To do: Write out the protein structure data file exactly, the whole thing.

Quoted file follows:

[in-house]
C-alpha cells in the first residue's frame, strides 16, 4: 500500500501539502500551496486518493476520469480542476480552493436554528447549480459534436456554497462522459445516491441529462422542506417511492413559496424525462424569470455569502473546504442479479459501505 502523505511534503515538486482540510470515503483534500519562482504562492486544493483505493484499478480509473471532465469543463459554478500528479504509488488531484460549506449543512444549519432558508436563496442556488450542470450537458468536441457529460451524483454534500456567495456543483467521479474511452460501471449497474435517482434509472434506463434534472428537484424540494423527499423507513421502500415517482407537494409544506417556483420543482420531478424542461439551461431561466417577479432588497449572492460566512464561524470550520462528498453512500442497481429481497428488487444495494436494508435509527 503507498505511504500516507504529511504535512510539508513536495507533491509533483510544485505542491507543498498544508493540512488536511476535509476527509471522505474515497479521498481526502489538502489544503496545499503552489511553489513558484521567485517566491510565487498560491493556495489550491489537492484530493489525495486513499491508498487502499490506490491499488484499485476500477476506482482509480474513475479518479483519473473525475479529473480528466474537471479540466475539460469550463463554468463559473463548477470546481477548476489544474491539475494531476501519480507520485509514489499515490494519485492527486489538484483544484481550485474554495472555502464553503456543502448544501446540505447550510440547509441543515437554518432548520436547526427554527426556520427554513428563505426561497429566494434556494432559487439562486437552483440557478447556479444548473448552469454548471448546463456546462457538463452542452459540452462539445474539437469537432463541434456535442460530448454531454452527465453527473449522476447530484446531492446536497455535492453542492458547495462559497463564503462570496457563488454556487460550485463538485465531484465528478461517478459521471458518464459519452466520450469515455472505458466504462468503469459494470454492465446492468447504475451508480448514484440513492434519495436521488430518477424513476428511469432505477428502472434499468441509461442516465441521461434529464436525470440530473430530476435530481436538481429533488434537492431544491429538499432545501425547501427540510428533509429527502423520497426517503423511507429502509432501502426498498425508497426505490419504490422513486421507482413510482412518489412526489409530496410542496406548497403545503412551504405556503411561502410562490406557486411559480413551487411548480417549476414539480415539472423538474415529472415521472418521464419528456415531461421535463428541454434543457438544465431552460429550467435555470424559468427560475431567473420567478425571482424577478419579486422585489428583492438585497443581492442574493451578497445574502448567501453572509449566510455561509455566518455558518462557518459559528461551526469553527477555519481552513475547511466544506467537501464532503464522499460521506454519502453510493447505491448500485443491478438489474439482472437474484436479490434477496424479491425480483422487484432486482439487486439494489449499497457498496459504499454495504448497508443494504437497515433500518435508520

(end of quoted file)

[in-house]
C-alpha cells in the first residue's frame, strides 16, 4: 500500500501539502500551496486518493476520469480542476480552493436554528447549480459534436456554497462522459445516491441529462422542506417511492413559496424525462424569470455569502473546504442479479459501505 502523505511534503515538486482540510470515503483534500519562482504562492486544493483505493484499478480509473471532465469543463459554478500528479504509488488531484460549506449543512444549519432558508436563496442556488450542470450537458468536441457529460451524483454534500456567495456543483467521479474511452460501471449497474435517482434509472434506463434534472428537484424540494423527499423507513421502500415517482407537494409544506417556483420543482420531478424542461439551461431561466417577479432588497449572492460566512464561524470550520462528498453512500442497481429481497428488487444495494436494508435509527 503507498505511504500516507504529511504535512510539508513536495507533491509533483510544485505542491507543498498544508493540512488536511476535509476527509471522505474515497479521498481526502489538502489544503496545499503552489511553489513558484521567485517566491510565487498560491493556495489550491489537492484530493489525495486513499491508498487502499490506490491499488484499485476500477476506482482509480474513475479518479483519473473525475479529473480528466474537471479540466475539460469550463463554468463559473463548477470546481477548476489544474491539475494531476501519480507520485509514489499515490494519485492527486489538484483544484481550485474554495472555502464553503456543502448544501446540505447550510440547509441543515437554518432548520436547526427554527426556520427554513428563505426561497429566494434556494432559487439562486437552483440557478447556479444548473448552469454548471448546463456546462457538463452542452459540452462539445474539437469537432463541434456535442460530448454531454452527465453527473449522476447530484446531492446536497455535492453542492458547495462559497463564503462570496457563488454556487460550485463538485465531484465528478461517478459521471458518464459519452466520450469515455472505458466504462468503469459494470454492465446492468447504475451508480448514484440513492434519495436521488430518477424513476428511469432505477428502472434499468441509461442516465441521461434529464436525470440530473430530476435530481436538481429533488434537492431544491429538499432545501425547501427540510428533509429527502423520497426517503423511507429502509432501502426498498425508497426505490419504490422513486421507482413510482412518489412526489409530496410542496406548497403545503412551504405556503411561502410562490406557486411559480413551487411548480417549476414539480415539472423538474415529472415521472418521464419528456415531461421535463428541454434543457438544465431552460429550467435555470424559468427560475431567473420567478425571482424577478419579486422585489428583492438585497443581492442574493451578497445574502448567501453572509449566510455561509455566518455558518462557518459559528461551526469553527477555519481552513475547511466544506467537501464532503464522499460521506454519502453510493447505491448500485443491478438489474439482472437474484436479490434477496424479491425480483422487484432486482439487486439494489449499497457498496459504499454495504448497508443494504437497515433500518435508520